Provided the student’s academic status allows for registration, s/he may attend the University at his or her own expense until the minimum cumulative GPA and credit completion requirement has been met. Once requirements are met, the student may regain federal, state and/or institutional aid.

Saint Mary’s University may immediately deem a student ineligible for financial aid in the event of extraordinary circumstances, such as a student who registers for but does not earn any credits for two consecutive terms, or a student who demonstrates an attendance pattern that abuses the receipt of financial aid.

Students who failed to meet these standards due to unusual circumstances may appeal the financial aid SAP suspension status.

Financial Aid Appeal:
A student who is unable to achieve satisfactory academic progress and is suspended from receiving financial aid has the right to complete a one-time appeal based on unusual or extenuating circumstances, such as illness, injury or other special circumstance. The student may appeal the financial aid suspension status at any time during the term if:

  • The record shows that the student has now earned the required qualitative and quantitative SAP standards.
  • Unusual circumstances interfered with the student’s ability to meet SAP standards, including but not limited to:
    • Illness, accident, or injury experienced by the student or a significant person in the student’s life.
    • Death of a family member or significant person in the student’s life.
    • Divorce experienced by the student or parent.
    • Reinstatement after an academic dismissal or extended break in the student’s enrollment.
    • Personal problems or issues with spouse, family, roommate, or other significant person.

To appeal, students must submit to the Financial Aid Office the following:

  1. A statement from the student explaining the nature of the extenuating circumstances that contributed to the SAP deficiency. This must include an explanation of how the barriers/circumstances to academic success have been removed.
  2. Third party statement and/or documentation to support the circumstances.
  3. If compliance cannot be achieved in one semester, an approved academic plan must be developed by the student and program director.

SAP appeal documentation is collected by the Financial Aid Office and submitted to an appeal committee for review. The committee reserves the right to deny an appeal.

Financial Aid Probation:
If the student successfully appeals the financial aid suspension status, the student will be placed on financial aid probation for the next registered term. While on probation, students are eligible to receive financial aid. Students on probation status are encouraged to use academic support services on campus to improve their academic standing.

Financial Aid Probation with Academic Plan:
If the student is on an academic plan, the student must follow the plan exactly.  The academic plan supplements the traditional SAP requirements. If a course is not offered during a particular semester, the student may change the course with approval from the Financial Aid Office and program director.

During financial aid probation with academic plan, financial aid will be awarded on a semester-by-semester basis until the student meets the qualitative and quantitative SAP standards.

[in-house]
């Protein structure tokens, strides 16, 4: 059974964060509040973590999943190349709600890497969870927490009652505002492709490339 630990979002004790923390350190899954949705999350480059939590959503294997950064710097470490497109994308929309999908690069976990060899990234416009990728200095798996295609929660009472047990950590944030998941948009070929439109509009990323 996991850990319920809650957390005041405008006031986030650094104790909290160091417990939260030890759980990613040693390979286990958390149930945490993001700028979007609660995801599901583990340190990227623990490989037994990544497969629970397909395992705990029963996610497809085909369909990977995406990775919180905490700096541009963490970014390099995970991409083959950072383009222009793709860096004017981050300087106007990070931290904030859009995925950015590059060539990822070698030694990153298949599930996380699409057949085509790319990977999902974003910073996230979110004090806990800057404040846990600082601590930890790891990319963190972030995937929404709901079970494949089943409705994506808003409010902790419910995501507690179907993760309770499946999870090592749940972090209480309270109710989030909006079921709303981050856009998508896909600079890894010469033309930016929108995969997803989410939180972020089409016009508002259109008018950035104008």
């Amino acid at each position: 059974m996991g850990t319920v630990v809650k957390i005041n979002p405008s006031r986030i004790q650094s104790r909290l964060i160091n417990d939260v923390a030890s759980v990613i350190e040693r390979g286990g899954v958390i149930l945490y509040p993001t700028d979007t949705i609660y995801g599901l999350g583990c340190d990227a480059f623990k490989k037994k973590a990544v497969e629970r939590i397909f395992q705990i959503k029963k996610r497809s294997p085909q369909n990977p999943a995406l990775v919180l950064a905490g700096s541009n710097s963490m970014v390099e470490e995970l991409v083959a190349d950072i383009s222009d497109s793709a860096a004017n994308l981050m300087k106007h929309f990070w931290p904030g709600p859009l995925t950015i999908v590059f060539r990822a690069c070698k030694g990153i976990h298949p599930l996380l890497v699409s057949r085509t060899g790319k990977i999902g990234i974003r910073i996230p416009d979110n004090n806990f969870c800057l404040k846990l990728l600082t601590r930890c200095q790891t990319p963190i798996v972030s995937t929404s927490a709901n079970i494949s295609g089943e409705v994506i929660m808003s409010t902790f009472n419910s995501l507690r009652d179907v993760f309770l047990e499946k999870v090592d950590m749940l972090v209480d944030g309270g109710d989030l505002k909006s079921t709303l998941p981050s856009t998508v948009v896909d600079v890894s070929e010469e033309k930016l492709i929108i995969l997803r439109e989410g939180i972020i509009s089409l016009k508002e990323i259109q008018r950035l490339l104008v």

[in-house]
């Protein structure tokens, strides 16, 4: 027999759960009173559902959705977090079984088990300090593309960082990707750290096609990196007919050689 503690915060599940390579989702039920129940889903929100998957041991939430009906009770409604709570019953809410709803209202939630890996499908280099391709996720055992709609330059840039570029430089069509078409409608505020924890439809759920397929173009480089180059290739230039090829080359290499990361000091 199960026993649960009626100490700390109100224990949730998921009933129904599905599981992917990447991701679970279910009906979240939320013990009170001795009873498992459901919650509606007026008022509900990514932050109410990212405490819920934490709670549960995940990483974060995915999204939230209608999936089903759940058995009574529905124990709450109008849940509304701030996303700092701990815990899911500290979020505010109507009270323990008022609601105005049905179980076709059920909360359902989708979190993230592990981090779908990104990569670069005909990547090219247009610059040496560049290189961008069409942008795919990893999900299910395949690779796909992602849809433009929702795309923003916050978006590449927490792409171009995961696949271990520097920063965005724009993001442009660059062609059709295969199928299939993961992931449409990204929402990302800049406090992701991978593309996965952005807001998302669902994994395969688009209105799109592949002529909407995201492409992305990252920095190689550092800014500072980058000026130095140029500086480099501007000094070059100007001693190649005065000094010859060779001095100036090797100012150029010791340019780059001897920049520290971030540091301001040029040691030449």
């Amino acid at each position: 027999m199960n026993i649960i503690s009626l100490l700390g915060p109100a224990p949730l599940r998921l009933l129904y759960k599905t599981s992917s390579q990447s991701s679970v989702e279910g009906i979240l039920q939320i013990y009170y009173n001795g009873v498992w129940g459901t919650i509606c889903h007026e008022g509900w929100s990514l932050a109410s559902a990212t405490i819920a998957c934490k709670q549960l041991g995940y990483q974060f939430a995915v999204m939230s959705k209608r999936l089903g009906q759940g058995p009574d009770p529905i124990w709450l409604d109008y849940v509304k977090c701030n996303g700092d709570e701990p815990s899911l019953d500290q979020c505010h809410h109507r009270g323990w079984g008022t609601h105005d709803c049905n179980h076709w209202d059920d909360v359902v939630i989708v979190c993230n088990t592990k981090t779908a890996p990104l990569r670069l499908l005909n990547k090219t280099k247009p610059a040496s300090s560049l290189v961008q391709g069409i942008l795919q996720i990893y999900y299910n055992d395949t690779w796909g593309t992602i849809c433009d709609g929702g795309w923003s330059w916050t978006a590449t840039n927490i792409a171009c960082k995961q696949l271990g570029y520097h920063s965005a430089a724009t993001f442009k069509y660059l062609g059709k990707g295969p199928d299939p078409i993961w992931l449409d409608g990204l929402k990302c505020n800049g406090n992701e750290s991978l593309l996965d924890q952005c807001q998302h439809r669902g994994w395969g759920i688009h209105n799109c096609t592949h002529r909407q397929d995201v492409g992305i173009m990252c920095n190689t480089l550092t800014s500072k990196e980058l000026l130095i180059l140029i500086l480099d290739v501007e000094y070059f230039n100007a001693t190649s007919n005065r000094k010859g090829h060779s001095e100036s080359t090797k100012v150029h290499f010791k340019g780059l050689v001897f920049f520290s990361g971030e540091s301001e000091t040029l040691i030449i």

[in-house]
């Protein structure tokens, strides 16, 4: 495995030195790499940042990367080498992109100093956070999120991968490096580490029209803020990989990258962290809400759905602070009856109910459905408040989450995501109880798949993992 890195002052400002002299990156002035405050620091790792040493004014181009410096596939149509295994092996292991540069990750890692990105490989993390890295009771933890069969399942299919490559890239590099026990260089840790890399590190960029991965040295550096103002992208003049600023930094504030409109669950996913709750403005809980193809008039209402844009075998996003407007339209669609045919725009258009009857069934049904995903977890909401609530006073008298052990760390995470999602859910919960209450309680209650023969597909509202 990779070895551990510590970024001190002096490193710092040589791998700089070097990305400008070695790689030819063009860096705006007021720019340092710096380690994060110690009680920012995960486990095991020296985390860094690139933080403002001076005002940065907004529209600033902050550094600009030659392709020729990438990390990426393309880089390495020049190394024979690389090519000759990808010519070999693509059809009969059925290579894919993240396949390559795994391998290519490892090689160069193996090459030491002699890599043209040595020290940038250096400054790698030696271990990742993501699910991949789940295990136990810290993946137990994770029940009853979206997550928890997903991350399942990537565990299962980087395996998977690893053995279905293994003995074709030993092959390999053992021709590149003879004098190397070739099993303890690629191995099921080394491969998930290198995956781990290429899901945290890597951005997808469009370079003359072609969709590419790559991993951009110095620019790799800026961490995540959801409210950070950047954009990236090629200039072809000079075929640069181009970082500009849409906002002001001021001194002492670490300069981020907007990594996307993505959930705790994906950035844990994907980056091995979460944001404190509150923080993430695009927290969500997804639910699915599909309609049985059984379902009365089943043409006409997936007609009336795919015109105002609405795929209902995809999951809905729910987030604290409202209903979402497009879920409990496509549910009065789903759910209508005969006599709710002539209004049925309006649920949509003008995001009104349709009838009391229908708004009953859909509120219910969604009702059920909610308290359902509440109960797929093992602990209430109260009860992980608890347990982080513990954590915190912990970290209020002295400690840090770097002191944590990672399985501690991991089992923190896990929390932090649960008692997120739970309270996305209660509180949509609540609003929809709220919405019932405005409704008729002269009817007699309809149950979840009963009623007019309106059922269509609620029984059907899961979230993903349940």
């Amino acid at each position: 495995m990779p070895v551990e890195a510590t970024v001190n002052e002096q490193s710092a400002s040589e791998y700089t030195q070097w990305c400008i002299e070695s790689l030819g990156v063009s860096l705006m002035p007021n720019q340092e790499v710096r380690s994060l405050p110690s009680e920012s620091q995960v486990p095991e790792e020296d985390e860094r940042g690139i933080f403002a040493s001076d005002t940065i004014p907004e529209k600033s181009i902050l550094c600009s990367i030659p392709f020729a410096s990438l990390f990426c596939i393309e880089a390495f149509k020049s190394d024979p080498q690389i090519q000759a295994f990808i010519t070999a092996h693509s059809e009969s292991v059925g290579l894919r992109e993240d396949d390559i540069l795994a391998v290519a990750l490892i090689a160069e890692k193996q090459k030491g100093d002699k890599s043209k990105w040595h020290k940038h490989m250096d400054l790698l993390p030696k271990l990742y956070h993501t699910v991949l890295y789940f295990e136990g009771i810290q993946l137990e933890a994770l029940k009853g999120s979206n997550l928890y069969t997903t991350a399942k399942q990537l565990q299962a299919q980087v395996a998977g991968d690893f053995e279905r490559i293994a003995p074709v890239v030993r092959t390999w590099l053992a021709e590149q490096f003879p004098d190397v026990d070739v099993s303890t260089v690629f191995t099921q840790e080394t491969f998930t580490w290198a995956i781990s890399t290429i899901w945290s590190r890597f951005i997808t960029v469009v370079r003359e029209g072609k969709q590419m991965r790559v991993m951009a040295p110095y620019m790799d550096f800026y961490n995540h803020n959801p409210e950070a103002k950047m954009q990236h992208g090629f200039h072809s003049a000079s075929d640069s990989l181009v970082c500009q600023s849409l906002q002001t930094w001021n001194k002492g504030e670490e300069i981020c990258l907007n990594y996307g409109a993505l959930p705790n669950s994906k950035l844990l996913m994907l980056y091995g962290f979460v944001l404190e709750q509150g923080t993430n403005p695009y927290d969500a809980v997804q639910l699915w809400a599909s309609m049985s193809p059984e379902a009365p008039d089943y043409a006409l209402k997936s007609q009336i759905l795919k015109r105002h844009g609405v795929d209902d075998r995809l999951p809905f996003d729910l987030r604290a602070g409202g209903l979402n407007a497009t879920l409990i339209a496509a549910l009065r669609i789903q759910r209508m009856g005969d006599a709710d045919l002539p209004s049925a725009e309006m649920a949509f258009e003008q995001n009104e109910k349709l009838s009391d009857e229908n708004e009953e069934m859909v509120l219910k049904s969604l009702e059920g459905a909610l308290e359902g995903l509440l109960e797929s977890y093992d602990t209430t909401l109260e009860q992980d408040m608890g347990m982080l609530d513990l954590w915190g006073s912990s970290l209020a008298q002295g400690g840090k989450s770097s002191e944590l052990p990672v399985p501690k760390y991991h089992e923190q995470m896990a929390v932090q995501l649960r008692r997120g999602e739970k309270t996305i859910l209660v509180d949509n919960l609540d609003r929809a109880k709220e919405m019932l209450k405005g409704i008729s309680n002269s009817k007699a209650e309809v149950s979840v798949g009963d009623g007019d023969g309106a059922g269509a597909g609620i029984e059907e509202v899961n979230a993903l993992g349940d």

Financial Aid Termination:
If the student does not successfully complete financial aid probation or financial aid probation with academic plan, financial aid eligibility for federal, state, and institutional aid will be terminated without the option for appeal. The only way to regain financial aid eligibility is to pay tuition out-of-pocket until SAP standards are met. Students may be eligible for some private loan programs and outside assistance that does not require SAP.

UPDATED 6/28/16

In accordance with Federal law, current and prospective students and their parents have the right to know certain information about Saint Mary's. Student Right to Know includes a variety of academic information, financial aid information, institutional information, and information on graduation rates, campus safety, and equity in athletics.

Student Right to Know

Below, you will find information regarding withdrawal and its impact on financial aid, per the Title IV Repayment Policy.


Federal law requires institutions and/or the student to return the portion of your financial aid that is considered UNEARNED, called Return to Title IV. This policy applies only when during the term, the student withdraws from ALL classes AND the percentage of the term completed is equal to or less than 60 percent. Course load reductions that leave a student with at least one remaining class are not affected by this policy, but may result in reduction in Institutional or State aid. Returning of Federal aid must be done within 45 days of the student’s withdrawal. The following example illustrates how the policy works:

  1. Calculate the percentage of the term completed (# days completed / # days in semester x 100). If greater than 60 percent, then no return of Federal financial aid is required. If less than or equal to 60 percent, then proceed to step #2.
  2. Determine the percentage of Federal financial aid EARNED by multiplying the total amount of Federal financial aid received for the term by the percentage in step #1. You are permitted to keep this amount in your student account.
  3. Determine the amount of UNEARNED Federal financial aid that must be returned to financial aid programs accounts by subtracting the amount of EARNED Federal financial aid (determined in step # 2) from the total amount of financial aid received for the term.
  4. There are specific calculations that determine how much of the UNEARNED financial aid must be returned to the federal program(s) by the institution and how much must be returned by the student.
  5. There is a prescribed order in which funds must be returned to the programs:
    • Unsubsidized Direct Stafford Loan
    • Subsidized Direct Stafford Loan
    • Federal Perkins Loan
    • Federal PLUS Loan
    • Federal Pell Grant
    • Federal Supplemental Educational Opportunity Grant (SEOG)
    • Federal TEACH Grant
    • Iraq/Afghanistan Service Grant

It is possible, depending on the date of withdrawal, to have no refund of tuition and fees, although part of the Federal financial aid may be required to be returned. For example, if a student withdraws from the university after the end of ALL refund periods, it is possible that the student may owe the full amount of billed costs. Even if the student does not finish the term, he/she may still be charged for these fees.